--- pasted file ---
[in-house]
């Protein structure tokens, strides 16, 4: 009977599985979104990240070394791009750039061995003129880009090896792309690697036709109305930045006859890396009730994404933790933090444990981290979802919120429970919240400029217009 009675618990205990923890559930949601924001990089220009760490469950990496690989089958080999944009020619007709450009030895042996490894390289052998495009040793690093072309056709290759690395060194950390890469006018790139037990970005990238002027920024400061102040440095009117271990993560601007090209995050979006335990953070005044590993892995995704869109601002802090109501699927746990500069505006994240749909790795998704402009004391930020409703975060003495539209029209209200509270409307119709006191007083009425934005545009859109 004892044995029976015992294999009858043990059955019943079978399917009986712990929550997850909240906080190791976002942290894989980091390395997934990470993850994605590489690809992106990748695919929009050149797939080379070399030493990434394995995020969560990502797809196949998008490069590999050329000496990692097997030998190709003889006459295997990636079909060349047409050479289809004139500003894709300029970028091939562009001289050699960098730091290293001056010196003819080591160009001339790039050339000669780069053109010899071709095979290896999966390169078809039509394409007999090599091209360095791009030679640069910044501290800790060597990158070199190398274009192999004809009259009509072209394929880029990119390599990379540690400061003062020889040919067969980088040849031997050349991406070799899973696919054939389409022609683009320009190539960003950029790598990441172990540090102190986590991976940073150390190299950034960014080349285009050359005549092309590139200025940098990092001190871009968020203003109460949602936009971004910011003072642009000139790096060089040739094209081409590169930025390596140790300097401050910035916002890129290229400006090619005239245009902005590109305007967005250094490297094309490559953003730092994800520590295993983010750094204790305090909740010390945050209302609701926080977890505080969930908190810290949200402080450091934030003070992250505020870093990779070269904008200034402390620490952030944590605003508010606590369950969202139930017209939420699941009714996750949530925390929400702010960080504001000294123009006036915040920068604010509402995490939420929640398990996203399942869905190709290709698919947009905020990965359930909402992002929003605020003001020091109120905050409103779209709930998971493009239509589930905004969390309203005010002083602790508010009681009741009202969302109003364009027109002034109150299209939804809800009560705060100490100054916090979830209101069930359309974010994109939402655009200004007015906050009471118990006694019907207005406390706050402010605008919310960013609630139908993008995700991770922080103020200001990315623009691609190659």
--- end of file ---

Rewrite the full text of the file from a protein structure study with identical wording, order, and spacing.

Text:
[in-house]
């Protein structure tokens, strides 16, 4: 009977599985979104990240070394791009750039061995003129880009090896792309690697036709109305930045006859890396009730994404933790933090444990981290979802919120429970919240400029217009 009675618990205990923890559930949601924001990089220009760490469950990496690989089958080999944009020619007709450009030895042996490894390289052998495009040793690093072309056709290759690395060194950390890469006018790139037990970005990238002027920024400061102040440095009117271990993560601007090209995050979006335990953070005044590993892995995704869109601002802090109501699927746990500069505006994240749909790795998704402009004391930020409703975060003495539209029209209200509270409307119709006191007083009425934005545009859109 004892044995029976015992294999009858043990059955019943079978399917009986712990929550997850909240906080190791976002942290894989980091390395997934990470993850994605590489690809992106990748695919929009050149797939080379070399030493990434394995995020969560990502797809196949998008490069590999050329000496990692097997030998190709003889006459295997990636079909060349047409050479289809004139500003894709300029970028091939562009001289050699960098730091290293001056010196003819080591160009001339790039050339000669780069053109010899071709095979290896999966390169078809039509394409007999090599091209360095791009030679640069910044501290800790060597990158070199190398274009192999004809009259009509072209394929880029990119390599990379540690400061003062020889040919067969980088040849031997050349991406070799899973696919054939389409022609683009320009190539960003950029790598990441172990540090102190986590991976940073150390190299950034960014080349285009050359005549092309590139200025940098990092001190871009968020203003109460949602936009971004910011003072642009000139790096060089040739094209081409590169930025390596140790300097401050910035916002890129290229400006090619005239245009902005590109305007967005250094490297094309490559953003730092994800520590295993983010750094204790305090909740010390945050209302609701926080977890505080969930908190810290949200402080450091934030003070992250505020870093990779070269904008200034402390620490952030944590605003508010606590369950969202139930017209939420699941009714996750949530925390929400702010960080504001000294123009006036915040920068604010509402995490939420929640398990996203399942869905190709290709698919947009905020990965359930909402992002929003605020003001020091109120905050409103779209709930998971493009239509589930905004969390309203005010002083602790508010009681009741009202969302109003364009027109002034109150299209939804809800009560705060100490100054916090979830209101069930359309974010994109939402655009200004007015906050009471118990006694019907207005406390706050402010605008919310960013609630139908993008995700991770922080103020200001990315623009691609190659």